A kubeconfig file is a file used to configure access to Kubernetes when used in conjunction with the kubectl command line tool (or other clients).
It creates a namespace and then installs the required application based on the given -namespace and -filepath.
If namespace already exists, then it shows log and starts installing sock-shop.
[Status]: Namespace already exists!
Sock-Shop installation will deploy all 14 manifests of Sock-Shop microservices.
Now let’s see how the git app deployer works in the workflow:
At first, the installation of Git-App-Deployer(application installation) is performed.
- name: install-application container: image: litmuschaos/litmus-app-deployer:latest args: ["-namespace=sock-shop","-typeName=weak", "-timeout=400"]
Note : For resilient provide type flagName as resilient(-typeName=resilient)
In a weak scenario, a single replica will be there. You may check using this command:
kubectl get po -n sock-shop
In the terminal, the output will be weak
NAME READY STATUS RESTARTS AGE carts-754c96bf74-hbwlv 1/1 Running 0 4m8s carts-db-69f74c65bd-xkm8s 1/1 Running 0 4m9s catalogue-67f86d6587-8gghr 1/1 Running 0 4m8s catalogue-db-66bc8df878-km7m9 1/1 Running 0 4m8s front-end-5d96ff485b-wkn75 1/1 Running 0 4m8s orders-67dbccdfdf-bz4sp 1/1 Running 0 4m8s orders-db-79c689d8c7-r52qc 1/1 Running 0 4m8s payment-6787495757-p7l6l 1/1 Running 0 4m8s queue-master-67478795b7-z8wxz 1/1 Running 0 4m8s rabbitmq-c8fcd79c9-gzdsc 1/1 Running 0 4m7s shipping-d49997689-zm72c 1/1 Running 0 4m7s user-7498444df6-l8wqm 1/1 Running 0 4m6s user-db-64b9d4f4d-2z6zj 1/1 Running 0 4m7s user-load-dc4586796-5vwvz 1/1 Running 0 4m7s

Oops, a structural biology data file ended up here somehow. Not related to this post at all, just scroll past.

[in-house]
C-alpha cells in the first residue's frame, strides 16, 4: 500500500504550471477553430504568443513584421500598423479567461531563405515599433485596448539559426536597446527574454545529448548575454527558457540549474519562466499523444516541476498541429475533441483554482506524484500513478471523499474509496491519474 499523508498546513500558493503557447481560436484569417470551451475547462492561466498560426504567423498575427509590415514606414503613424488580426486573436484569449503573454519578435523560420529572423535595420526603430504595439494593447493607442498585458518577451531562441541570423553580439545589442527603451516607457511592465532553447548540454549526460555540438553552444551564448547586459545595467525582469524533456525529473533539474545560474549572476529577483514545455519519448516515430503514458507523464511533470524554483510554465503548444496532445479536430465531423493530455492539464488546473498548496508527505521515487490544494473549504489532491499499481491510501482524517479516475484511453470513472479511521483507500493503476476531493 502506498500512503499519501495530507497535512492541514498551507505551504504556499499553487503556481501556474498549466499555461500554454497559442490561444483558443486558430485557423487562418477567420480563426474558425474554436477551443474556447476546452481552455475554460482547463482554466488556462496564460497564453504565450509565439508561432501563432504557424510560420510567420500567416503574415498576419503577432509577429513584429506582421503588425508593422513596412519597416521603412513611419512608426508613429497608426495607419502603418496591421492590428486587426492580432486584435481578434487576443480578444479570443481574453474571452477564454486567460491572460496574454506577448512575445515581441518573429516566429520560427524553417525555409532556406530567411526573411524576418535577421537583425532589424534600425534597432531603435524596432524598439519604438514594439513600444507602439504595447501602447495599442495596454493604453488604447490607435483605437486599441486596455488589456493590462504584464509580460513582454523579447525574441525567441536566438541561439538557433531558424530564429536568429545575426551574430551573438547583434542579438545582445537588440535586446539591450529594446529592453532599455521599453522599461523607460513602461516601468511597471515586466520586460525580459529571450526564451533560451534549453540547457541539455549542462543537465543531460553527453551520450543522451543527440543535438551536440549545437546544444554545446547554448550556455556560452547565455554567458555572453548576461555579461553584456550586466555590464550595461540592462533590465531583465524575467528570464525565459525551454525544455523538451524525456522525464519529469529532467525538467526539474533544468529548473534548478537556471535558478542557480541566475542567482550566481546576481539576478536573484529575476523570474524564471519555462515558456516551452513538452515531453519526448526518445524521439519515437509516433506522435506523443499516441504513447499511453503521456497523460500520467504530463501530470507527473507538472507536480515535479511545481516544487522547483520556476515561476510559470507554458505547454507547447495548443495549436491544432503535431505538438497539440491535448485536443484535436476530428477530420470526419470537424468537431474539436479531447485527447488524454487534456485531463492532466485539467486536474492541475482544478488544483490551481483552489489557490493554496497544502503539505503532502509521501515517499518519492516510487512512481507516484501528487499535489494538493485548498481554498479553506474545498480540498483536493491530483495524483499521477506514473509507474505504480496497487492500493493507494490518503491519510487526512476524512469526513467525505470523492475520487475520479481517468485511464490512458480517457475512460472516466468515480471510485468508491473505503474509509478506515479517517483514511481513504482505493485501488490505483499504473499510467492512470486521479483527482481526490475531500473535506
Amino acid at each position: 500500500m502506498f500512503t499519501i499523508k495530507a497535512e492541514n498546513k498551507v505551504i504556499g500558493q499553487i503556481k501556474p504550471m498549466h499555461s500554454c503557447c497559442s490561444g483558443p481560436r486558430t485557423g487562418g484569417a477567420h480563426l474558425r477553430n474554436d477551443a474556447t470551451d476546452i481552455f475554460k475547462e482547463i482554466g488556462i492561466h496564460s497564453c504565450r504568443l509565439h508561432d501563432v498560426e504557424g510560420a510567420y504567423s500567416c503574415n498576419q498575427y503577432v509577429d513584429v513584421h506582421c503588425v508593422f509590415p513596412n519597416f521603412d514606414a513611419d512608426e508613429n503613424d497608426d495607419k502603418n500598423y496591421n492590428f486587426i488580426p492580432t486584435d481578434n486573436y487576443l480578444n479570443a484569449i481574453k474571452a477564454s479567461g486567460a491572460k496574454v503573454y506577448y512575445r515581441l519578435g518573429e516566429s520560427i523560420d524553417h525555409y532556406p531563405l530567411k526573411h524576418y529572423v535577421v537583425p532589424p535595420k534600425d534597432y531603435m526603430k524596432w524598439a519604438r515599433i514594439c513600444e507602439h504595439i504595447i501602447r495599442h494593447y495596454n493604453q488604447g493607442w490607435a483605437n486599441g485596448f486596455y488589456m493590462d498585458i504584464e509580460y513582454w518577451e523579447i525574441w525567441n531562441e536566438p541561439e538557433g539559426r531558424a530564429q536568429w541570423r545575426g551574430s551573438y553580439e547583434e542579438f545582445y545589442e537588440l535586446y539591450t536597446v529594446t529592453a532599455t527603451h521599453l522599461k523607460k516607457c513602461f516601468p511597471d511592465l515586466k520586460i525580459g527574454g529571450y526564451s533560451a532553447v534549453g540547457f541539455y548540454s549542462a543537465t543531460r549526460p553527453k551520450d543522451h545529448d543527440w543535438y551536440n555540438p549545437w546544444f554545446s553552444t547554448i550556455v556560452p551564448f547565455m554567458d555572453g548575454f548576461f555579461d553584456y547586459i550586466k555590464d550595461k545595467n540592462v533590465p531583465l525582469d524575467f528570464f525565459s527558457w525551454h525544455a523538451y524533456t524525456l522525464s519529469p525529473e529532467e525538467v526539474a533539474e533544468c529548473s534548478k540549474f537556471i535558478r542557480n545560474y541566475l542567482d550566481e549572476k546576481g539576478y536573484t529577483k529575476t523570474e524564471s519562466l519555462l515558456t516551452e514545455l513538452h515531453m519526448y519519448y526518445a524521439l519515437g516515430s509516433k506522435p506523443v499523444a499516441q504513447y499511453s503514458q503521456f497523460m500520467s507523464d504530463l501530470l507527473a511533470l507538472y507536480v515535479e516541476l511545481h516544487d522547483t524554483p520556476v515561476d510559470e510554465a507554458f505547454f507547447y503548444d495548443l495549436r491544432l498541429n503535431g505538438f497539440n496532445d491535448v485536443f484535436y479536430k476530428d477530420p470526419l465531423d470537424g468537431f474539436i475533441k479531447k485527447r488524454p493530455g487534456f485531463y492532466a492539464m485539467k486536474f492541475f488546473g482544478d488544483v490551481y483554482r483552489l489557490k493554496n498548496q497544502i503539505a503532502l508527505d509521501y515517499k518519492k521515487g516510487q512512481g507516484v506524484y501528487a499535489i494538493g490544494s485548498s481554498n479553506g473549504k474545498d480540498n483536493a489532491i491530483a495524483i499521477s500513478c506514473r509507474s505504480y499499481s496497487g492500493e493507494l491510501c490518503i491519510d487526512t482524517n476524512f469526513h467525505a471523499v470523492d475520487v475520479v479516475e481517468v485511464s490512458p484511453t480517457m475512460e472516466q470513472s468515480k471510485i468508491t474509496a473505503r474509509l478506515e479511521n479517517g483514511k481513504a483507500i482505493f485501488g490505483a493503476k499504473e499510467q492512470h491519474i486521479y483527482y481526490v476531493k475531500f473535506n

In terminal 2, replicas will be shown for resilience. (In case you are running with option resilient, the output would be as below)
NAME READY STATUS RESTARTS AGE carts-754c96bf74-hbwlv 1/1 Running 0 19m carts-754c96bf74-w7bzt 1/1 Running 0 3m48s carts-db-0 1/1 Running 0 3m48s carts-db-1 1/1 Running 0 3m44s carts-db-69f74c65bd-xkm8s 1/1 Running 0 19m catalogue-67f86d6587-k4ncs 1/1 Running 0 3m48s catalogue-67f86d6587-r4mpl 1/1 Running 0 12m catalogue-db-0 1/1 Running 0 3m48s catalogue-db-1 1/1 Running 0 3m29s catalogue-db-66bc8df878-km7m9 1/1 Running 0 19m front-end-5d96ff485b-lw7vp 1/1 Running 0 3m47s front-end-5d96ff485b-wkn75 1/1 Running 1 19m orders-67dbccdfdf-bz4sp 1/1 Running 0 19m orders-67dbccdfdf-rxll5 0/1 Running 0 3m47s orders-db-0 1/1 Running 0 3m47s orders-db-1 1/1 Running 0 3m33s orders-db-79c689d8c7-r52qc 1/1 Running 0 19m payment-6787495757-7njtm 1/1 Running 0 3m47s payment-6787495757-p7l6l 1/1 Running 0 19m queue-master-67478795b7-76n2n 1/1 Running 0 3m47s queue-master-67478795b7-z8wxz 1/1 Running 0 19m rabbitmq-c8fcd79c9-2sjxr 1/1 Running 0 3m47s rabbitmq-c8fcd79c9-gzdsc 1/1 Running 0 19m shipping-d49997689-l9gls 1/1 Running 0 3m47s shipping-d49997689-zm72c 1/1 Running 0 19m user-7498444df6-6t8cq 1/1 Running 0 3m47s user-7498444df6-l8wqm 1/1 Running 0 19m user-db-0 1/1 Running 0 3m47s user-db-1 1/1 Running 0 3m1s user-db-64b9d4f4d-2z6zj 1/1 Running 0 19m user-load-dc4586796-5vwvz 1/1 Running 0 19m user-load-dc4586796-wsh59 1/1 Running 0 3m47s
The load test packages a test script in a container for Locust that simulates user traffic to Sock-Shop. Please run it against the front-end service. The address and port of the frontend will be different and depend on which platform you've deployed to. See the notes for each deployment.
It has been used parallelly with a chaos engine, which loads against the catalog front-end service.